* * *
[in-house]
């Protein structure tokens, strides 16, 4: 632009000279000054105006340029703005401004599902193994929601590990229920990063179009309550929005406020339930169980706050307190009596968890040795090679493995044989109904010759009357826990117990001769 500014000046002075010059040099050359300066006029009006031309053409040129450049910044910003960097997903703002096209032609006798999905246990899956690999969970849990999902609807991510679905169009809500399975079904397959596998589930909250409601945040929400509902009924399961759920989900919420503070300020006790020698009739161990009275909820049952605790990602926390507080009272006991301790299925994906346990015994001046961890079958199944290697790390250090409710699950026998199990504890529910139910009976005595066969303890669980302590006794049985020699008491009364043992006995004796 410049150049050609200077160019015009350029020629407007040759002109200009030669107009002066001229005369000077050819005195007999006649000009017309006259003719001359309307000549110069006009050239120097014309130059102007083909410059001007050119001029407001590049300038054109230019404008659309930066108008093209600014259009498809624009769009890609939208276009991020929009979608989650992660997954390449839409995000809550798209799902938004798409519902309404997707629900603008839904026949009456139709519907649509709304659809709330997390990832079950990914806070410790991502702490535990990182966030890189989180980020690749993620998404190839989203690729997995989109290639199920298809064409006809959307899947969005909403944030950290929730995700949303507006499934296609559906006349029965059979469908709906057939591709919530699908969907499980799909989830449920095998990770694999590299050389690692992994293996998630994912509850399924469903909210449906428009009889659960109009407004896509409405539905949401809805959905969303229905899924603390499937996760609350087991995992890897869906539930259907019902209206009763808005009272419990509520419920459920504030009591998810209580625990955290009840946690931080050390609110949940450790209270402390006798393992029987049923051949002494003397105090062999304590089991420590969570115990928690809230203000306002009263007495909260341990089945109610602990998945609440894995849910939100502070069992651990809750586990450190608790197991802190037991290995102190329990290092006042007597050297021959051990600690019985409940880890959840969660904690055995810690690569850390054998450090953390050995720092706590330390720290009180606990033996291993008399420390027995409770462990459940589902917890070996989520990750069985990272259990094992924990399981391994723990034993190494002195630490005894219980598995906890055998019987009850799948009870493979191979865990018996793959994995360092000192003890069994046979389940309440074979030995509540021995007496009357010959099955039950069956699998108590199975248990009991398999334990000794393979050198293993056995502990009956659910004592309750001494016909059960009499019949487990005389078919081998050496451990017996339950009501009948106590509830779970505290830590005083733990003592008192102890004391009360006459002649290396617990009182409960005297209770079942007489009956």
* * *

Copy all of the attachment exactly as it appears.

[in-house]
């Protein structure tokens, strides 16, 4: 632009000279000054105006340029703005401004599902193994929601590990229920990063179009309550929005406020339930169980706050307190009596968890040795090679493995044989109904010759009357826990117990001769 500014000046002075010059040099050359300066006029009006031309053409040129450049910044910003960097997903703002096209032609006798999905246990899956690999969970849990999902609807991510679905169009809500399975079904397959596998589930909250409601945040929400509902009924399961759920989900919420503070300020006790020698009739161990009275909820049952605790990602926390507080009272006991301790299925994906346990015994001046961890079958199944290697790390250090409710699950026998199990504890529910139910009976005595066969303890669980302590006794049985020699008491009364043992006995004796 410049150049050609200077160019015009350029020629407007040759002109200009030669107009002066001229005369000077050819005195007999006649000009017309006259003719001359309307000549110069006009050239120097014309130059102007083909410059001007050119001029407001590049300038054109230019404008659309930066108008093209600014259009498809624009769009890609939208276009991020929009979608989650992660997954390449839409995000809550798209799902938004798409519902309404997707629900603008839904026949009456139709519907649509709304659809709330997390990832079950990914806070410790991502702490535990990182966030890189989180980020690749993620998404190839989203690729997995989109290639199920298809064409006809959307899947969005909403944030950290929730995700949303507006499934296609559906006349029965059979469908709906057939591709919530699908969907499980799909989830449920095998990770694999590299050389690692992994293996998630994912509850399924469903909210449906428009009889659960109009407004896509409405539905949401809805959905969303229905899924603390499937996760609350087991995992890897869906539930259907019902209206009763808005009272419990509520419920459920504030009591998810209580625990955290009840946690931080050390609110949940450790209270402390006798393992029987049923051949002494003397105090062999304590089991420590969570115990928690809230203000306002009263007495909260341990089945109610602990998945609440894995849910939100502070069992651990809750586990450190608790197991802190037991290995102190329990290092006042007597050297021959051990600690019985409940880890959840969660904690055995810690690569850390054998450090953390050995720092706590330390720290009180606990033996291993008399420390027995409770462990459940589902917890070996989520990750069985990272259990094992924990399981391994723990034993190494002195630490005894219980598995906890055998019987009850799948009870493979191979865990018996793959994995360092000192003890069994046979389940309440074979030995509540021995007496009357010959099955039950069956699998108590199975248990009991398999334990000794393979050198293993056995502990009956659910004592309750001494016909059960009499019949487990005389078919081998050496451990017996339950009501009948106590509830779970505290830590005083733990003592008192102890004391009360006459002649290396617990009182409960005297209770079942007489009956």